Friday, January 30, 2009

How About Trying a Cup of Kopi Kuwak for a Change?


As a person of habit I do not miss an opportunity to have a cup of hot coffee in the morning. As I can not always have the luxury to sip my “cafezinho brasileiro” (the Brazilian version of the espresso coffee) I settle for a café latte from Starbucks or a Panera Bread hazelnut coffee. As much as I enjoy the black stuff pure or combined with milk, I would definitely live without it if I found one day that I would have to pay as much as fifty bucks a cup, or about seven hundred per pound. Somehow, based on the cost factor alone I would not be able to enjoy coffee as much as I do now.

There is more to it than just pricing. One particular product is called Kopi Kuwak, an exotic coffee produced on the Islands of Sumatra, Java and Sulawesi in Indonesia. What makes it so special is the way it is processed. The ripest and the reddest Arabica coffee berries are eaten by an animal called the Asian Palm Civet, which lives in tree tops and is commonly found in that region. The berries pass through the animal’s digestive system and are easily broken down by the action of acids and other enzymatic factors. The beans whithin the berries are not digested and are eventually expelled in the animals feces.

Those beans are then harvested in the field in a very meticulous way by qualified professionals. They are washed, then roasted and ready to serve. Eventually the product will end up in the cup of some privileged individuals, who can afford to have such exotic pleasures.

From the perspective of my culture that is something quite “different” and hard to understand. I have great respect for the person who enjoys this rarest coffee delicacy. All I can say is that knowledge makes all the difference in the world. If somebody offered it to me without giving me the history behind it I might have drunk it and enjoyed it as much as I would enjoy drinking my regular Starbuck’s coffee. I do not think I will be willing to try it any time soon but if I change my mind I will let you know.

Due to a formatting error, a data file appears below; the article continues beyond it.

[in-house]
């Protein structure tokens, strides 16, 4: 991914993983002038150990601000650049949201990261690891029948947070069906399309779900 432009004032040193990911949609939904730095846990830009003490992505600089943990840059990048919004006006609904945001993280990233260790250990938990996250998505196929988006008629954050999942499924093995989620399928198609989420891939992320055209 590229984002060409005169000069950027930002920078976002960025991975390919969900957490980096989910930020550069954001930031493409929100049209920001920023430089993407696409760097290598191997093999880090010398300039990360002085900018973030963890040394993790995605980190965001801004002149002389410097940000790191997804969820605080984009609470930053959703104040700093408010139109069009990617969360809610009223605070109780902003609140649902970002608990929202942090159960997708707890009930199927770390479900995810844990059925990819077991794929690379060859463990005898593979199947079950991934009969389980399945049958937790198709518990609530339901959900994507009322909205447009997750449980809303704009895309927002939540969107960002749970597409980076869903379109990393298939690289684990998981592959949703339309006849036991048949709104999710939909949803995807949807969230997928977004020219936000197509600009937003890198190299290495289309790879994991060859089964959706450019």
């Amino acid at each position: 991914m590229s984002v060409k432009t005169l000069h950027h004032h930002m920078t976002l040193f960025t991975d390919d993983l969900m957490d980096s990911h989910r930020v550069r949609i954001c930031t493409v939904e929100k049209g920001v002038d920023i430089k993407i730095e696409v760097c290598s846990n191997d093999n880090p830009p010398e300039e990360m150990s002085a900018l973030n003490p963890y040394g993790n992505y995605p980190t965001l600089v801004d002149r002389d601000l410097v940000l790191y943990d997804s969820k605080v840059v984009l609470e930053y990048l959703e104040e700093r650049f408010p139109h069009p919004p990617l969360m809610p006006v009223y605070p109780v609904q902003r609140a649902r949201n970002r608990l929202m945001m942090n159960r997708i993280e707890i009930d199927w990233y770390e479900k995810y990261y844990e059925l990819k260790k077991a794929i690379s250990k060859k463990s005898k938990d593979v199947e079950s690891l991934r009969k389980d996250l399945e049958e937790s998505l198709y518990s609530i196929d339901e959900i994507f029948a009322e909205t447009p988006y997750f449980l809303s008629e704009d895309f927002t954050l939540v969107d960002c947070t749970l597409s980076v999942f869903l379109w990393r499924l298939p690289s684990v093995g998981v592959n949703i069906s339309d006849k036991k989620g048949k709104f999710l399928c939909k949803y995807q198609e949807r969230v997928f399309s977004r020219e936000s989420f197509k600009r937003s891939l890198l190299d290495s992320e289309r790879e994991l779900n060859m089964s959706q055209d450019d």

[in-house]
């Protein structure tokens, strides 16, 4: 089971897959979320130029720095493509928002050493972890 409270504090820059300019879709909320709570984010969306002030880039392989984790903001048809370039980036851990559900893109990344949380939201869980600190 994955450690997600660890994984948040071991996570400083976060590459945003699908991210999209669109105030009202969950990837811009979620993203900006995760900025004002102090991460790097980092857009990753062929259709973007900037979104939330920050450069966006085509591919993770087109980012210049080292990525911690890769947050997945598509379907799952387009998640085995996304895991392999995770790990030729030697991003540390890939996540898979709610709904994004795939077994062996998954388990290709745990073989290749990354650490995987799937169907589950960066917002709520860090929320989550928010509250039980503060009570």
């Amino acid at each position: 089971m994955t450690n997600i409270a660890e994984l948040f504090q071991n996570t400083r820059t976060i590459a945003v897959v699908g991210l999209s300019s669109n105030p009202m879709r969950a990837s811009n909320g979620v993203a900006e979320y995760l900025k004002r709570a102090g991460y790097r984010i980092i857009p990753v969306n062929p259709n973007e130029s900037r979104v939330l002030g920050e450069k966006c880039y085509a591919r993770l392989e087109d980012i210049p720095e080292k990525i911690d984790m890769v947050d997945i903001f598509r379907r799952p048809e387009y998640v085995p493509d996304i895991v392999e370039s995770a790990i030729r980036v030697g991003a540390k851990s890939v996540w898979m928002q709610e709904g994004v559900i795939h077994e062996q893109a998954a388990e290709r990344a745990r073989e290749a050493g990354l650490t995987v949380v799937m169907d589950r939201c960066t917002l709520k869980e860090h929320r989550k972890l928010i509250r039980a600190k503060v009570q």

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Monday, January 19, 2009

Racial and Social Inequality

Contrary to what one would think, many of us are unconsciously racist. At least that is what a study published recently in the Journal Science says, according to an article that came out on CNN Website last Thursday. The study suggests that in general, blacks are largely perceived in a negative light by non-blacks who consider themselves tolerant and egalitarian.Just for the record, the study which was conducted by Dr. Kerry Kawakami, an associate psychology professor of York University of Toronto, Ontario, used blacks and non-blacks as subjects to conduct her experiment.
One comment made by Dr. Kawakami with regard to the study is that “Some people might think that they are very egalitarian and they don’t have to deal with their prejudice, and that is not related to them at all, when in actual fact they may hold these hidden biases”. In general when one thinks of prejudice there is an immediate association with the color of the skin. However, prejudice is an evil of multiple faces which encompass more than just the color of the skin. What I gather from Dr. Kawakami’s study is that regardless of what one says about himself with regard to racism, there is still a tendency to behave in a discriminatory way. It appears that people just do not let this tendency rule their behavior so much because it is not politically correct and is perceived as an unacceptable behavior by society.
Exteriorizing racist views even in a humorous manner could easily get someone into trouble and lead him to face unwanted consequences. In that light, I find it wise to always respect differences regardless of whether I am agreeable with them or not. In industrialized nations where a vast majority of citizens have higher education and better standards, prejudice attitudes are attributed more towards ethnical than social differences. It appears that in every society that has migratory history there may be hostile behaviors associated with racism. It is natural that humans will be in conflict when faced with something that is considered abnormal or different. I may be wrong but, in regard to Dr. Kawakami’s experiment; color of the skin was the main factor that drove the study. I assume that subjects were hand picked to match a certain criteria.
Is it possible that the people involved in the study have higher education, hold a decent job, have family and live a regular middle class life? According to National Urban League’s report, an article on Racial Inequality, publicized by ABC News in March 2008, in real life“…blacks were much worse off than whites across a range of economic indicators, including measures of employment, poverty, housing, income and wealth”. Inequality definitely intensifies the drama of racism even farther.